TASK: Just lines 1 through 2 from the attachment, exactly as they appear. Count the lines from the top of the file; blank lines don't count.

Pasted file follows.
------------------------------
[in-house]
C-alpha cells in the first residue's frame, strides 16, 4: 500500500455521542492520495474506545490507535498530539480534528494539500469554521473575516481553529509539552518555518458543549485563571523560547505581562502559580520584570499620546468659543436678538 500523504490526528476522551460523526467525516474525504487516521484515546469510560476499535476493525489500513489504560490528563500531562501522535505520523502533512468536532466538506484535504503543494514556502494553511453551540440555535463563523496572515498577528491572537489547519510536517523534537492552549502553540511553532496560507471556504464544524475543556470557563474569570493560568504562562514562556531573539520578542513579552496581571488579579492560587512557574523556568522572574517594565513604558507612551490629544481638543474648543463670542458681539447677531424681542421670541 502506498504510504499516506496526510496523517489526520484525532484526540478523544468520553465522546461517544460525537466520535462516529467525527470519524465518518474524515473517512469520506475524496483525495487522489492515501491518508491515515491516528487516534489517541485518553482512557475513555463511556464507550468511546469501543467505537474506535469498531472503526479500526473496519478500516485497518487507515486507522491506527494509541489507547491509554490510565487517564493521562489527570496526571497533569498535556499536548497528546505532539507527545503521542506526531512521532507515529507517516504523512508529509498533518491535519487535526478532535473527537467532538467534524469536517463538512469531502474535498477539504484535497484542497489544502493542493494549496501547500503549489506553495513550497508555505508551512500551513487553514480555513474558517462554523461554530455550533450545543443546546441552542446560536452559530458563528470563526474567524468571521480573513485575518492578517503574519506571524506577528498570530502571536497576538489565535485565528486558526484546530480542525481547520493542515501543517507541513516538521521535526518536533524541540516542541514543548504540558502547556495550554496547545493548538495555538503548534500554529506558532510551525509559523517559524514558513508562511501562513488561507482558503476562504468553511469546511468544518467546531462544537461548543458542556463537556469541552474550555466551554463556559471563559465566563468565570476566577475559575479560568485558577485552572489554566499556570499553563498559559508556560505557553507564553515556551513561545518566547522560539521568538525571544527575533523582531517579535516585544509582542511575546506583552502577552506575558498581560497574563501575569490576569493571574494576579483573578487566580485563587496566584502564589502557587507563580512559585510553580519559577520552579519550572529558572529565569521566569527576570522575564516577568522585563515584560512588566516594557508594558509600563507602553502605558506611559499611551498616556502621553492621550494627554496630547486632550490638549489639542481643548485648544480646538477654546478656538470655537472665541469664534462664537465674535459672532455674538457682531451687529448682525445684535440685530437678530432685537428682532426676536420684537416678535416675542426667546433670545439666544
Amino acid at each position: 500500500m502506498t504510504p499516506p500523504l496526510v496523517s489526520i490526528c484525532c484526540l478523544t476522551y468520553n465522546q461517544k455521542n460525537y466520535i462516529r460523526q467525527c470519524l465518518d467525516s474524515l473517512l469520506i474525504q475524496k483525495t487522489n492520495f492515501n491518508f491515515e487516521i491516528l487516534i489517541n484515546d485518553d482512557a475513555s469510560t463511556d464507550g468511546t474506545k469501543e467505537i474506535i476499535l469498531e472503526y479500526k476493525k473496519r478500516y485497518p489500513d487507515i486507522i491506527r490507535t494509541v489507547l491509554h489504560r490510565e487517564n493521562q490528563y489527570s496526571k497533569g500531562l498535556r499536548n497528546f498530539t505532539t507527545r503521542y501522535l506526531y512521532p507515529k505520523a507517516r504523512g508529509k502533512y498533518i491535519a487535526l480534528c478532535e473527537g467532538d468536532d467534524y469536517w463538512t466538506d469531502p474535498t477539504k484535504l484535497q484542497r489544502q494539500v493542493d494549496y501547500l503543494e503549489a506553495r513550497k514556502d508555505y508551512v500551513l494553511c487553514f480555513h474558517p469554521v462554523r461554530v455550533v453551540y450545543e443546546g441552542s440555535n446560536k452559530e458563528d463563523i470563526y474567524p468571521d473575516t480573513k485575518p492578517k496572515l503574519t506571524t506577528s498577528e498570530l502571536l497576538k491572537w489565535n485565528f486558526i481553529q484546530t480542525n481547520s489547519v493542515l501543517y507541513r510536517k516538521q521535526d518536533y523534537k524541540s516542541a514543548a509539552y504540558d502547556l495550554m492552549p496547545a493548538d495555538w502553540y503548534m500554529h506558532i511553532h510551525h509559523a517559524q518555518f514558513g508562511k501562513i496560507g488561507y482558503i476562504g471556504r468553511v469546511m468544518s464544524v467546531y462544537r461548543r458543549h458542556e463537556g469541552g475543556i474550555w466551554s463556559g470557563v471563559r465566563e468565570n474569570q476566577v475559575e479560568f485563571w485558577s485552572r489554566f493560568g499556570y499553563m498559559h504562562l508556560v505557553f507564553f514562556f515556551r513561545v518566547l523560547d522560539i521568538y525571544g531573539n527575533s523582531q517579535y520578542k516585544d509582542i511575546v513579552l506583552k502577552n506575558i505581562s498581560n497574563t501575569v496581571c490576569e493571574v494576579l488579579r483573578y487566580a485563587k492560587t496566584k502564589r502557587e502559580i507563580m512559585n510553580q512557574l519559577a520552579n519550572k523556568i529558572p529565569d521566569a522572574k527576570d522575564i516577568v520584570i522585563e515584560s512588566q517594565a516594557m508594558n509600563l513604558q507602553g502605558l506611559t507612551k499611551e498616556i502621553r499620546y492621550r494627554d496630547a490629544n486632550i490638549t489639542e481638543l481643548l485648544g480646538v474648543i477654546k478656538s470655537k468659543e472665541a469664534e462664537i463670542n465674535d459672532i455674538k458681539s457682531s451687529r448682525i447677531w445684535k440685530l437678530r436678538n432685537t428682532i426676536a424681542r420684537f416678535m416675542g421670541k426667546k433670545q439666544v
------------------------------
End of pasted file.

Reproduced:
[in-house]
C-alpha cells in the first residue's frame, strides 16, 4: 500500500455521542492520495474506545490507535498530539480534528494539500469554521473575516481553529509539552518555518458543549485563571523560547505581562502559580520584570499620546468659543436678538 500523504490526528476522551460523526467525516474525504487516521484515546469510560476499535476493525489500513489504560490528563500531562501522535505520523502533512468536532466538506484535504503543494514556502494553511453551540440555535463563523496572515498577528491572537489547519510536517523534537492552549502553540511553532496560507471556504464544524475543556470557563474569570493560568504562562514562556531573539520578542513579552496581571488579579492560587512557574523556568522572574517594565513604558507612551490629544481638543474648543463670542458681539447677531424681542421670541 502506498504510504499516506496526510496523517489526520484525532484526540478523544468520553465522546461517544460525537466520535462516529467525527470519524465518518474524515473517512469520506475524496483525495487522489492515501491518508491515515491516528487516534489517541485518553482512557475513555463511556464507550468511546469501543467505537474506535469498531472503526479500526473496519478500516485497518487507515486507522491506527494509541489507547491509554490510565487517564493521562489527570496526571497533569498535556499536548497528546505532539507527545503521542506526531512521532507515529507517516504523512508529509498533518491535519487535526478532535473527537467532538467534524469536517463538512469531502474535498477539504484535497484542497489544502493542493494549496501547500503549489506553495513550497508555505508551512500551513487553514480555513474558517462554523461554530455550533450545543443546546441552542446560536452559530458563528470563526474567524468571521480573513485575518492578517503574519506571524506577528498570530502571536497576538489565535485565528486558526484546530480542525481547520493542515501543517507541513516538521521535526518536533524541540516542541514543548504540558502547556495550554496547545493548538495555538503548534500554529506558532510551525509559523517559524514558513508562511501562513488561507482558503476562504468553511469546511468544518467546531462544537461548543458542556463537556469541552474550555466551554463556559471563559465566563468565570476566577475559575479560568485558577485552572489554566499556570499553563498559559508556560505557553507564553515556551513561545518566547522560539521568538525571544527575533523582531517579535516585544509582542511575546506583552502577552506575558498581560497574563501575569490576569493571574494576579483573578487566580485563587496566584502564589502557587507563580512559585510553580519559577520552579519550572529558572529565569521566569527576570522575564516577568522585563515584560512588566516594557508594558509600563507602553502605558506611559499611551498616556502621553492621550494627554496630547486632550490638549489639542481643548485648544480646538477654546478656538470655537472665541469664534462664537465674535459672532455674538457682531451687529448682525445684535440685530437678530432685537428682532426676536420684537416678535416675542426667546433670545439666544